The days of dirt cheap deposit funding are slowly coming to an end.

Banks are preparing to pay up for deposits with the Federal Reserve Board poised to raise interest rates Wednesday by another 25 basis points. But it's unclear when, exactly, banks will pass along the benefit to consumers – or how large that benefit will be.

To the surprise of many analysts, the industry held off on raising deposit prices in 2016, even after the Fed raised rates late last year. Banks instead took advantage of higher rates on loans. Additionally, big banks, in particular, bulked up on cheap retail deposits to comply with new liquidity rules.

If the Fed continues to steadily raise rates in the months ahead, price competition for deposits is expected to intensify.

"In a rising rate environment, we are expecting that the industry is going to see lower deposits if they choose not to pay up for deposits," said Gerard Cassidy, an analyst with RBC Capital markets. "The easy days of garnering deposits and keeping them are probably behind us."

Banks will likely hold off on passing along the "next couple" of rate hikes to their clients, according to Cassidy.

That is because many banks are simply awash with funding and can afford to relinquish some deposits to competitors who pay higher rates.

As of Sept. 30 the loan-to-deposit ratio for the industry was about 71%, unchanged from a year earlier, but significantly lower than before the financial crisis, according to the Federal Deposit Insurance Corp. By comparison, the loan-to-deposit ratio was 94% a decade ago.

Analysts and investors were nearly united in their expectation for a rate hike Wednesday. But a surprise decision by the Fed to stand pat would not necessarily force banks to change their strategies.

"We've been conservative in terms of our deposit betas," Andy Cecere, the president and chief operating officer at the $448 billion-asset U.S. Bancorp, said at a recent industry conference. Competition for retail deposits over the past year was "not nearly" what the company had modeled.

Even a modest increase in deposit prices – on either the commercial or retail side of the business – would be significant.

Deposit rates have been flat across the industry over the past year, even after the Fed boosted rates 25 basis in December 2015.

The average rate on savings accounts with at least $1,000 was 0.13% in early December, unchanged from a year earlier and about eight basis points lower than December 2011, according to a recent report from Keefe, Bruyette and Woods.

The average rate on three-year CDs rose roughly one basis point from a year earlier, to 0.88%.

While consumers are starving for higher returns on their savings after several years of record-low rates, it's unlikely that they will notice the impact of the last week's rate hike, analysts said.

The Fed will likely have to increase rates by another 50 basis points before banks adjust their deposit pricing in a way that encourages consumers to start chasing higher yields.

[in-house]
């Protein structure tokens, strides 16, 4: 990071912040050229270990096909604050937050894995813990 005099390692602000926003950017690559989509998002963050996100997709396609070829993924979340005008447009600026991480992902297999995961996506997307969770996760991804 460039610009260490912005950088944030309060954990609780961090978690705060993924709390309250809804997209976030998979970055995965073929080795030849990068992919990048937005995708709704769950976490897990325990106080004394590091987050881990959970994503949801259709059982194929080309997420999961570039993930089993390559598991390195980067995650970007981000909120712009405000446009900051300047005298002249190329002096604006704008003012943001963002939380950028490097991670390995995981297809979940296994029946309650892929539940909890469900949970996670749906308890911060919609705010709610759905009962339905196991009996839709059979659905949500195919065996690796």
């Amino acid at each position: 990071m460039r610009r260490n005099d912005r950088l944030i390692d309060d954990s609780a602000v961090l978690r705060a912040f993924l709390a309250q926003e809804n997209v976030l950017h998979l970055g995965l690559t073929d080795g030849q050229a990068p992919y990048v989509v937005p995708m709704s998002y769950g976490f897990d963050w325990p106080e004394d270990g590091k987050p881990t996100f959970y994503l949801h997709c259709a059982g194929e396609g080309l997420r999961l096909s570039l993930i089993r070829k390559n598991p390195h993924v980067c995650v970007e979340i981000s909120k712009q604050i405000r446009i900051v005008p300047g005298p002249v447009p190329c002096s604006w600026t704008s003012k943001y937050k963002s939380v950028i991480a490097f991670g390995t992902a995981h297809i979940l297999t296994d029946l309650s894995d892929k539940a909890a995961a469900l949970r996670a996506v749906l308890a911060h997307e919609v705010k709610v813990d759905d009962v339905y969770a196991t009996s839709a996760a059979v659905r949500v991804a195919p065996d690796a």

"My view is that the industry is experiencing much greater overall customer inertia than we ever have," said Collyn Gilbert, an analyst with KBW. "It's a lazy consumer, and at the end of the day you're not getting that much benefit from moving to different banks."

Still, banks are closely monitoring consumer behavior. Advances in mobile and online banking have made it easier for retail customers to move funds between accounts.

Digital banks – such as GS Bank, the online savings bank from Goldman Sachs – have expanded rapidly since the last time interest rates were on the rise, just over a decade ago.

Online banks also pay higher rates than traditional banks with sprawling branch networks. Goldman Sachs and Synchrony Financial currently offering the highest rate on savings accounts in the country, at 1.05%, according to the KBW report.

"The hardest thing to do is predict what customers are going to do in a rising rate environment," Cassidy said.

In the year ahead, assuming the Fed continues to gradually raise rates, competition for deposits will likely vary across the country.

For instance, small and regional banks in the Northeast have balance sheets that are "underfunded" and in need of core deposits, Gilbert said. Many rely heavily on wholesale borrowings to fund their operations.

Regional lenders such as the $46 billion-asset New York Community Bancorp and the $6 billion-asset Dime Community Bancshares may move quickly to boost rates, Gilbert said. American Banker placed calls for comment to both banks Tuesday morning.

Additionally, rates on corporate deposits will likely increase at a faster clip than retail accounts, observers said.

"I think the institutional side will be a bit more sensitive, and the wholesale side will be a bit more sensitive, and we'll see an increase there for the next 50 basis points," Cecere said.

One dynamic to watch in the months ahead is whether corporate deposits decrease, even if rates move upward.

Higher interest rates typically coincide with improvements in the economy. Businesses are expected to draw down their liquidity before they tap their credit lines, as they look to invest in their businesses.

In the years following the financial crisis, businesses have built up the cash balances in their deposit accounts. How those clients respond to higher rates and a brighter economic outlook remains to be seen, Gilbert said.

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